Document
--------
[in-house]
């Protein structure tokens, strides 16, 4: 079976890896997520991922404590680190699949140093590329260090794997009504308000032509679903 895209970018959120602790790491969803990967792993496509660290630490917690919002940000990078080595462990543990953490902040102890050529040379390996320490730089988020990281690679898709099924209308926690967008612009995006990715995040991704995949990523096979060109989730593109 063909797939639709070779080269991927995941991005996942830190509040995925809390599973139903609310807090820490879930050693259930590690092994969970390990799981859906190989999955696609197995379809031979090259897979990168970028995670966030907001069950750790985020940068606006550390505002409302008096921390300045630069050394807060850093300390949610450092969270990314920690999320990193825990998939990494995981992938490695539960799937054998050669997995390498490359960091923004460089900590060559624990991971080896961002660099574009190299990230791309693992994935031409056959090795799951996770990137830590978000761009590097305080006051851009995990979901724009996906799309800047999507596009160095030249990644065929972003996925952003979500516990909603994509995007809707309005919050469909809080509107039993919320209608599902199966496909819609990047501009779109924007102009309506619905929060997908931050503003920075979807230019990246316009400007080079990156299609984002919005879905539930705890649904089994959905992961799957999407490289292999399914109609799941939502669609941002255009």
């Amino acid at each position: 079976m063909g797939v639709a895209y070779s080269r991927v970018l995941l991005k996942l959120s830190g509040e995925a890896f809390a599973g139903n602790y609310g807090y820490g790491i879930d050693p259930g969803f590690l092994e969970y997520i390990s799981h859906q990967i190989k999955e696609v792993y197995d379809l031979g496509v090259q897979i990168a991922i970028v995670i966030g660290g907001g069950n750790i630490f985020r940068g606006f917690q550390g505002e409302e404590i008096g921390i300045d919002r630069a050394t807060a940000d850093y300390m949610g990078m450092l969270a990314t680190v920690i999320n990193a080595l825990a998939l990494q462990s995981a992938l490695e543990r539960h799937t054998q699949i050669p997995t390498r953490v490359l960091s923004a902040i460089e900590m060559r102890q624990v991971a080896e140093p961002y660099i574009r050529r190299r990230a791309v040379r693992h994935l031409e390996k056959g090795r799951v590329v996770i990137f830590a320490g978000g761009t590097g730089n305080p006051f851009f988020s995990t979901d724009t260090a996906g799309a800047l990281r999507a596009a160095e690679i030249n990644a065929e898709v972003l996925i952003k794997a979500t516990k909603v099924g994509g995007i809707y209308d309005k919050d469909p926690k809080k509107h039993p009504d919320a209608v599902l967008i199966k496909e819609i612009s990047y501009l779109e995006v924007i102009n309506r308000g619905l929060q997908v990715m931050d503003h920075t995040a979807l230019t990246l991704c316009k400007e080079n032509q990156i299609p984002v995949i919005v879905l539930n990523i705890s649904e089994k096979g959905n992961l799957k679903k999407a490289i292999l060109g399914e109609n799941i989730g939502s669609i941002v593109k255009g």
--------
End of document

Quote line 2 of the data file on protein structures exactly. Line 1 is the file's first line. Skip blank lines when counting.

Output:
């Protein structure tokens, strides 16, 4: 079976890896997520991922404590680190699949140093590329260090794997009504308000032509679903 895209970018959120602790790491969803990967792993496509660290630490917690919002940000990078080595462990543990953490902040102890050529040379390996320490730089988020990281690679898709099924209308926690967008612009995006990715995040991704995949990523096979060109989730593109 063909797939639709070779080269991927995941991005996942830190509040995925809390599973139903609310807090820490879930050693259930590690092994969970390990799981859906190989999955696609197995379809031979090259897979990168970028995670966030907001069950750790985020940068606006550390505002409302008096921390300045630069050394807060850093300390949610450092969270990314920690999320990193825990998939990494995981992938490695539960799937054998050669997995390498490359960091923004460089900590060559624990991971080896961002660099574009190299990230791309693992994935031409056959090795799951996770990137830590978000761009590097305080006051851009995990979901724009996906799309800047999507596009160095030249990644065929972003996925952003979500516990909603994509995007809707309005919050469909809080509107039993919320209608599902199966496909819609990047501009779109924007102009309506619905929060997908931050503003920075979807230019990246316009400007080079990156299609984002919005879905539930705890649904089994959905992961799957999407490289292999399914109609799941939502669609941002255009």